Manmohan Singh, the economist credited with playing a key role in ushering in economic reforms in the 1990s, demits office of Prime Minister after 10 years, leaving a mixed legacy of achievements and failures.
Scams that surfaced during UPA II may have undone the good work of the 81-year-old leader, who had achieved the distinction of serving two tenures as Prime Minister, the longest after the first PM Jawaharlal Nehru’s 17 years in office.
After tomorrow’s counting of votes in the Lok Sabha elections in which the UPA is projected by exit polls to suffer a defeat, Singh will tender his resignation on Saturday.
A celebrated economist, he entered politics at the height of the 1991 economic crisis when late Prime Minister P V Narasimha Rao inducted him into the government as Finance Minister. Together they lifted the economy out of the balance of payments crisis and then paved the way for the economic reforms on which no successive government has looked back.
A technocrat who had occupied various positions including as Reserve Bank Governor and Secretary General of the South-South Commission, he had earned a name for probity and integrity that made him the automatic choice for Sonia Gandhi when she decided to renounced the post of Prime Minister.
Taking over as Prime Minister from the NDA government in the aftermath of the 2002 post-Godhra riots and a surcharged communal atmosphere, Singh’s administration brought in a sense of balance in the situation.
Not withstanding pulls and pressures from allies, especially the Left parties, Singh displayed considerable determination to go ahead with the Indo-US nuclear deal and to end the sanctions regime against India even unmindful of the threats to his government.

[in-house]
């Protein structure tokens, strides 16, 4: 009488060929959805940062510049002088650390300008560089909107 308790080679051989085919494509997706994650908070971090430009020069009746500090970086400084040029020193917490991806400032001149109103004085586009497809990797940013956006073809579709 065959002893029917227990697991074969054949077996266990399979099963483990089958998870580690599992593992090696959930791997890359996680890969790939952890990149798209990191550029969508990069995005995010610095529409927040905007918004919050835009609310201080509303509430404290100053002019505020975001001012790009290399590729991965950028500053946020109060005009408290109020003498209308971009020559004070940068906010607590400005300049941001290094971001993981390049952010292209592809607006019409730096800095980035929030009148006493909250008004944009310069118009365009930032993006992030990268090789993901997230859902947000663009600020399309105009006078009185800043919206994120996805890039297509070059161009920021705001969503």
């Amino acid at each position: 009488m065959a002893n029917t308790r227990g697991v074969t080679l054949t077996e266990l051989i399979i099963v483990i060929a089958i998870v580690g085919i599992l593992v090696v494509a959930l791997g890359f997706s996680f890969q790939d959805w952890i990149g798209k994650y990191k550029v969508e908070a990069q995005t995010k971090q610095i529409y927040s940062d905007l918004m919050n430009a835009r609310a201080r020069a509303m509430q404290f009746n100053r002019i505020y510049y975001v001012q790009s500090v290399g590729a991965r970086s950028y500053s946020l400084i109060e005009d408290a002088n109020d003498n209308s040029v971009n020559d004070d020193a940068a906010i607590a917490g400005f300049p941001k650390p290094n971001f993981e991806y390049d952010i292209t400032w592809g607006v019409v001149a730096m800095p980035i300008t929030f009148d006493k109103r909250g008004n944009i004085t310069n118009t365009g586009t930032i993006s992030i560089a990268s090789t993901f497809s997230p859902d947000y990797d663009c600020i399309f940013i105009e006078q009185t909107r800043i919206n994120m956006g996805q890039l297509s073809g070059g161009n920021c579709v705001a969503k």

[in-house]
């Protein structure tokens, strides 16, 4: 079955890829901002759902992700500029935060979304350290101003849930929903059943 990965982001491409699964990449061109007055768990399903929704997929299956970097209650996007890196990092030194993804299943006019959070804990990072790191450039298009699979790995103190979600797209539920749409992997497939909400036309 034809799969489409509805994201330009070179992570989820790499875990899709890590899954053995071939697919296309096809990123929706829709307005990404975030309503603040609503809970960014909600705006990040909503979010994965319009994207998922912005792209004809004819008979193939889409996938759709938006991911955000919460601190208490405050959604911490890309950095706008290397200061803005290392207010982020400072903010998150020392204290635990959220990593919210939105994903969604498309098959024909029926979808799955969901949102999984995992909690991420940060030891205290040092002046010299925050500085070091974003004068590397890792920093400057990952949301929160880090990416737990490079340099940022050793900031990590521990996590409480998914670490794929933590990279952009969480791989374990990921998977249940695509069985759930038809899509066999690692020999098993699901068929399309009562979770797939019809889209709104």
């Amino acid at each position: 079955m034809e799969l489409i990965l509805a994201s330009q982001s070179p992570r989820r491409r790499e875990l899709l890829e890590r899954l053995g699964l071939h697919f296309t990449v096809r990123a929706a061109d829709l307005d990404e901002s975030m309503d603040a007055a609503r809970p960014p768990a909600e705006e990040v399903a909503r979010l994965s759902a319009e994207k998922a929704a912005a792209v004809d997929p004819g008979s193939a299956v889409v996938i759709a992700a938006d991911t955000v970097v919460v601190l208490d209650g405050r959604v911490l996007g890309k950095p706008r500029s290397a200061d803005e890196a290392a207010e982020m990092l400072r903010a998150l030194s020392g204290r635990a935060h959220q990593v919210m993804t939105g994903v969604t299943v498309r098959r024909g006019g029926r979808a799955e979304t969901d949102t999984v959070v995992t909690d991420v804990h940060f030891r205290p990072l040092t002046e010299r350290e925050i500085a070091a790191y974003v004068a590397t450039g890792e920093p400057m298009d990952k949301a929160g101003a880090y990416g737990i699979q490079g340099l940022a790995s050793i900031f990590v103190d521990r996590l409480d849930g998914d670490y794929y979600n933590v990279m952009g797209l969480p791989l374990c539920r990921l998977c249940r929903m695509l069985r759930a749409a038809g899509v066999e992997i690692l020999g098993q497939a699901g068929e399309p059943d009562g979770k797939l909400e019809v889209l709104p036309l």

A renowned economist, his governments also delivered a robust 8.5 per cent GDP growth for most of his tenure but the scams–2G, CWG and Coal block allocations–and the resultant policy paralysis of the government stymied his performance.
UPA II could never come out of the rut, a point the corporates initially and the BJP PM candidate Narendra Modi exploited to the hilt to attack the government. Ironically, a man whose personal honesty has never been questioned came to preside over a government that was marked by a series of scams.
The perceived dual power centre in the Congress in the form of power vesting with party chief Sonia Gandhi also came to haunt him with critics attacking him as the weakest PrimeMinister the country has had.
Books by his former media adviser Sanjaya Baru and some other bureaucrats have only helped to highlight such a charge. However, Singh has maintained that history will be kinder
to him than the current assessments. Singh’s rise to the top highlights what a man with a humble background can achieve in Indian democracy.
He was the first Sikh to become the Prime Minister after an Italian Christian–Sonia Gandhi–nominated him to the post to which he was sworn in by a Muslim President A P J Abdul Kalam.
Born on September 26, continued…